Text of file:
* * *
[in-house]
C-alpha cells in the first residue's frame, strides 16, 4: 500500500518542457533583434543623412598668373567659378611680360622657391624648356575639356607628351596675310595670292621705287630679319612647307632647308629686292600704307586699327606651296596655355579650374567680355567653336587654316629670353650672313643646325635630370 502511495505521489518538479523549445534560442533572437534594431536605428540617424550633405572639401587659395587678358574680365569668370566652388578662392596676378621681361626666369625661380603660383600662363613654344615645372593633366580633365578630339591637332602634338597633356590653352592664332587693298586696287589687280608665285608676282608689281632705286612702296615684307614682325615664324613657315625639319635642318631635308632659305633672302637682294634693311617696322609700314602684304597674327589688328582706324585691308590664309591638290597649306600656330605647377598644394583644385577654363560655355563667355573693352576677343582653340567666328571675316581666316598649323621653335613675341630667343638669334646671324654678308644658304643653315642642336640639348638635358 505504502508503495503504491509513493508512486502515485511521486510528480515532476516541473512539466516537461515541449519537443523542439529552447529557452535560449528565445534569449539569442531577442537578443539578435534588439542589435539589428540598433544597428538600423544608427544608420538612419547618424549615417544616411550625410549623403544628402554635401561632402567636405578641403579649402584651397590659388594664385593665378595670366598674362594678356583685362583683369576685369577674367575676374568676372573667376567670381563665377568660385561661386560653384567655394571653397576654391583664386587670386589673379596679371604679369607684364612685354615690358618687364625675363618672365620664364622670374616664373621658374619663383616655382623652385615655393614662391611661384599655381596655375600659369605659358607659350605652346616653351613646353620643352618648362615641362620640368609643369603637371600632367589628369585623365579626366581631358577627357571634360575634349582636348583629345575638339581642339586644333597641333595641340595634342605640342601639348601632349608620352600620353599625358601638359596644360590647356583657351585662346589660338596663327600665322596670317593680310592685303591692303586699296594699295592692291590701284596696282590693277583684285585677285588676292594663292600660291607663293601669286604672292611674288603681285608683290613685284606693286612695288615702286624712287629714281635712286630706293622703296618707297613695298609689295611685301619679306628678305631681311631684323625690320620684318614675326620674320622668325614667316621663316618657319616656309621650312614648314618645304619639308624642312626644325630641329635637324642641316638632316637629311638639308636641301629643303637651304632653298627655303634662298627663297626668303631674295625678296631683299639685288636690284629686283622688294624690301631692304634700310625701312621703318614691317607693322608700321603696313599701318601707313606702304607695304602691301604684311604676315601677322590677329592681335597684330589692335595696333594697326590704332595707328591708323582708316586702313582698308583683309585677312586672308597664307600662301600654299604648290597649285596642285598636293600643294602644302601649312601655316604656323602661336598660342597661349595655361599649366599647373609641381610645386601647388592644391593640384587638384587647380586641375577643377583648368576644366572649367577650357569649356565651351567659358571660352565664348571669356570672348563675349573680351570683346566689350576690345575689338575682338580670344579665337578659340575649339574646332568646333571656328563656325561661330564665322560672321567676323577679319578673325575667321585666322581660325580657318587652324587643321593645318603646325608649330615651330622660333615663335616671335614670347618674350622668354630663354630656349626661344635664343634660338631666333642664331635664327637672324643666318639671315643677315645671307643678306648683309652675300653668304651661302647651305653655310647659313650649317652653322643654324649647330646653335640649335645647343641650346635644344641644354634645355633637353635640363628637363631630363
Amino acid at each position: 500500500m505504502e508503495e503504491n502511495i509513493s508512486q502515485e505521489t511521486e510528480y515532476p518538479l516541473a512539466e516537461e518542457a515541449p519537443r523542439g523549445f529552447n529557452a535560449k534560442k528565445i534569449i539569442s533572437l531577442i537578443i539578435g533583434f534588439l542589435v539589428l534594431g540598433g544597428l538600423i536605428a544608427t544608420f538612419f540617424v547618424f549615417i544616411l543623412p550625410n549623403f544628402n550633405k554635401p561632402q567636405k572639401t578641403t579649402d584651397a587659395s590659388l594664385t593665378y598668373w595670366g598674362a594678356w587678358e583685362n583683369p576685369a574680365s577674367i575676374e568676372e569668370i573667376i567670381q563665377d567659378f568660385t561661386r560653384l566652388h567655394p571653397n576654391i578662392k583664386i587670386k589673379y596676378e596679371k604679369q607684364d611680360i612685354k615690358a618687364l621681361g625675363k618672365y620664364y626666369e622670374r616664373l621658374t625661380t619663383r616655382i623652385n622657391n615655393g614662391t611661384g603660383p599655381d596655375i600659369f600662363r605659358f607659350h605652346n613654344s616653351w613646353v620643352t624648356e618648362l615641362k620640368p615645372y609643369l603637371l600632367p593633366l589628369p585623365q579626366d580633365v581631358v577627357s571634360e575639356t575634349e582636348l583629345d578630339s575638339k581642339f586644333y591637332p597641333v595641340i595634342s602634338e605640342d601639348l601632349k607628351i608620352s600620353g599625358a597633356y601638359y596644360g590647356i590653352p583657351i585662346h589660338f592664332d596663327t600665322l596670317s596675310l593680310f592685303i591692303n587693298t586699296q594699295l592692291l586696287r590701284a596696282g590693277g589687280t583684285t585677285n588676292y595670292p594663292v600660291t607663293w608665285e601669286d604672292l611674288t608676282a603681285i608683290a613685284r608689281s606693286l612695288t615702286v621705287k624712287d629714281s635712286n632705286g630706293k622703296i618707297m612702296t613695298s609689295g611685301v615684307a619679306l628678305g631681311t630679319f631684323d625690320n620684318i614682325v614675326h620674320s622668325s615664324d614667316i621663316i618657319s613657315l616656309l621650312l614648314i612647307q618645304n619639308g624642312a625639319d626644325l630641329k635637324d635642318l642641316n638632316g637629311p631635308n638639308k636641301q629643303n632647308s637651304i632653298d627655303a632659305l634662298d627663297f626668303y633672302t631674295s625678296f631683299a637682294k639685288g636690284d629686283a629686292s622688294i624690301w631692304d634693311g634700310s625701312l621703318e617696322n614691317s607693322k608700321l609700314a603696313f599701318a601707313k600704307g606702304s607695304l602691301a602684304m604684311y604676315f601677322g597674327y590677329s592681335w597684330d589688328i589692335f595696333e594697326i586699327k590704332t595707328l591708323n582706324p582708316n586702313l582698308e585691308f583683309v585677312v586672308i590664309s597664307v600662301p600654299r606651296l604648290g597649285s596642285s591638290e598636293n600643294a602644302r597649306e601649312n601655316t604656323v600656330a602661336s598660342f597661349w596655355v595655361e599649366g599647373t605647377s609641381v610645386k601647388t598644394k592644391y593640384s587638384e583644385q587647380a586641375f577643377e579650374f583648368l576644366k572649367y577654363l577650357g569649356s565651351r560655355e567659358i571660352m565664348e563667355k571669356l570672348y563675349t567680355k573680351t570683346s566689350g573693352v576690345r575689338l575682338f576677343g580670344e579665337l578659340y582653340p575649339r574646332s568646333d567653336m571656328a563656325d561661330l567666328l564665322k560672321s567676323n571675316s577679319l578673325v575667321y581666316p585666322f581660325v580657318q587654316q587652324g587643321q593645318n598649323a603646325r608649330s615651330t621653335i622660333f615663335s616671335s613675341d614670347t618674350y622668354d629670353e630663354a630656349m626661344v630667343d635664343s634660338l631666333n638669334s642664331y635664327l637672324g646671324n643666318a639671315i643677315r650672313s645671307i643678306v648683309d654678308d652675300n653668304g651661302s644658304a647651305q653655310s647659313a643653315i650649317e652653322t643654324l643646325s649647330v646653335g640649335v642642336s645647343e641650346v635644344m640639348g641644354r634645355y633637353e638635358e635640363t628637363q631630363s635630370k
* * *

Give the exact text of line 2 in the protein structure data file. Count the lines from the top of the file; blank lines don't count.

C-alpha cells in the first residue's frame, strides 16, 4: 500500500518542457533583434543623412598668373567659378611680360622657391624648356575639356607628351596675310595670292621705287630679319612647307632647308629686292600704307586699327606651296596655355579650374567680355567653336587654316629670353650672313643646325635630370 502511495505521489518538479523549445534560442533572437534594431536605428540617424550633405572639401587659395587678358574680365569668370566652388578662392596676378621681361626666369625661380603660383600662363613654344615645372593633366580633365578630339591637332602634338597633356590653352592664332587693298586696287589687280608665285608676282608689281632705286612702296615684307614682325615664324613657315625639319635642318631635308632659305633672302637682294634693311617696322609700314602684304597674327589688328582706324585691308590664309591638290597649306600656330605647377598644394583644385577654363560655355563667355573693352576677343582653340567666328571675316581666316598649323621653335613675341630667343638669334646671324654678308644658304643653315642642336640639348638635358 505504502508503495503504491509513493508512486502515485511521486510528480515532476516541473512539466516537461515541449519537443523542439529552447529557452535560449528565445534569449539569442531577442537578443539578435534588439542589435539589428540598433544597428538600423544608427544608420538612419547618424549615417544616411550625410549623403544628402554635401561632402567636405578641403579649402584651397590659388594664385593665378595670366598674362594678356583685362583683369576685369577674367575676374568676372573667376567670381563665377568660385561661386560653384567655394571653397576654391583664386587670386589673379596679371604679369607684364612685354615690358618687364625675363618672365620664364622670374616664373621658374619663383616655382623652385615655393614662391611661384599655381596655375600659369605659358607659350605652346616653351613646353620643352618648362615641362620640368609643369603637371600632367589628369585623365579626366581631358577627357571634360575634349582636348583629345575638339581642339586644333597641333595641340595634342605640342601639348601632349608620352600620353599625358601638359596644360590647356583657351585662346589660338596663327600665322596670317593680310592685303591692303586699296594699295592692291590701284596696282590693277583684285585677285588676292594663292600660291607663293601669286604672292611674288603681285608683290613685284606693286612695288615702286624712287629714281635712286630706293622703296618707297613695298609689295611685301619679306628678305631681311631684323625690320620684318614675326620674320622668325614667316621663316618657319616656309621650312614648314618645304619639308624642312626644325630641329635637324642641316638632316637629311638639308636641301629643303637651304632653298627655303634662298627663297626668303631674295625678296631683299639685288636690284629686283622688294624690301631692304634700310625701312621703318614691317607693322608700321603696313599701318601707313606702304607695304602691301604684311604676315601677322590677329592681335597684330589692335595696333594697326590704332595707328591708323582708316586702313582698308583683309585677312586672308597664307600662301600654299604648290597649285596642285598636293600643294602644302601649312601655316604656323602661336598660342597661349595655361599649366599647373609641381610645386601647388592644391593640384587638384587647380586641375577643377583648368576644366572649367577650357569649356565651351567659358571660352565664348571669356570672348563675349573680351570683346566689350576690345575689338575682338580670344579665337578659340575649339574646332568646333571656328563656325561661330564665322560672321567676323577679319578673325575667321585666322581660325580657318587652324587643321593645318603646325608649330615651330622660333615663335616671335614670347618674350622668354630663354630656349626661344635664343634660338631666333642664331635664327637672324643666318639671315643677315645671307643678306648683309652675300653668304651661302647651305653655310647659313650649317652653322643654324649647330646653335640649335645647343641650346635644344641644354634645355633637353635640363628637363631630363